Back then, May was still battling for access to the internal market. It is a measure of how much her position has weakened that the Prime Minister has been forced to accept that Britain will have to leave the single market.

For those who have followed Merkel in her eleven years as German Kanzlerin there is sense of déjà vu about all this.  In negotiations over the Greek debt in 2011 and in 2015, as well as in her negotiations with German banks, in the wake of the global clash in 2008, Merkel played a waiting game; she let others reveal their hands first. The Germans even coined the word "merkeln", to describe the Chancellor’s favoured approach to negotiations.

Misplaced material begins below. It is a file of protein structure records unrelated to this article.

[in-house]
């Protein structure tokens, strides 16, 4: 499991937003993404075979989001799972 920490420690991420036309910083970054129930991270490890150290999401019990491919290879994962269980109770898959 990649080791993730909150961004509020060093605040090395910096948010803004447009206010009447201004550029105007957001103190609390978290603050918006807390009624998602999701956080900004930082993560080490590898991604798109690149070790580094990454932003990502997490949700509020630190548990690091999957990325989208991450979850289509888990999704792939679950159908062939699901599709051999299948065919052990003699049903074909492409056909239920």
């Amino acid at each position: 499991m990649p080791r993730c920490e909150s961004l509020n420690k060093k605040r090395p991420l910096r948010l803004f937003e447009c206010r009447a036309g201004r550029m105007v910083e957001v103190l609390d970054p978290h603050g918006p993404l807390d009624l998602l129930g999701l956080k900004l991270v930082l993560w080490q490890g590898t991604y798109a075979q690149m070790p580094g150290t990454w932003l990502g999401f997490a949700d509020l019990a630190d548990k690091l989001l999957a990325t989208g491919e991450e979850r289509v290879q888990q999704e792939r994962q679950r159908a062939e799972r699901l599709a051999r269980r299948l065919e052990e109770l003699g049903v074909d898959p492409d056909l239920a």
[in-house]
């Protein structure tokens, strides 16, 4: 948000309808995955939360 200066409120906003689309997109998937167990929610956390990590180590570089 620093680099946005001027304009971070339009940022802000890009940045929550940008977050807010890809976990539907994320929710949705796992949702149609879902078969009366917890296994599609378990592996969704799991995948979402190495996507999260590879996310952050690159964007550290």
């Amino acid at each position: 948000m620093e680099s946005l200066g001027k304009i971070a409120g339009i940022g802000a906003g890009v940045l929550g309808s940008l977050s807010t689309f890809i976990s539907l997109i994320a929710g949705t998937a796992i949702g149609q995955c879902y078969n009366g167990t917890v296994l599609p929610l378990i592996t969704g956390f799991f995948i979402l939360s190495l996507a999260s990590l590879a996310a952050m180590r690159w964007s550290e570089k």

Unlike other politicians, Frau Merkel is known for her careful analysis, behind-the-scene diplomacy and her determination to pursue German interests. All these are evident in the Brexit negotiations even before they have started.

Much has been made of US President-Elect Donald Trump’s offer to do a trade deal with Britain “very quickly” (as well as bad-mouthing Merkel). In the greater scheme of things, such a deal – should it come – will amount to very little. The UK’s exports to the EU were valued at £223.3bn in 2015 – roughly five times as much as our exports to the United States. 

But more importantly, Britain’s main export is services. It constitutes 79 per cent of the economy, according to the Office of National Statistics. Without access to the single market for services, and without free movement of skilled workers, the financial sector will have a strong incentive to move to the European mainland.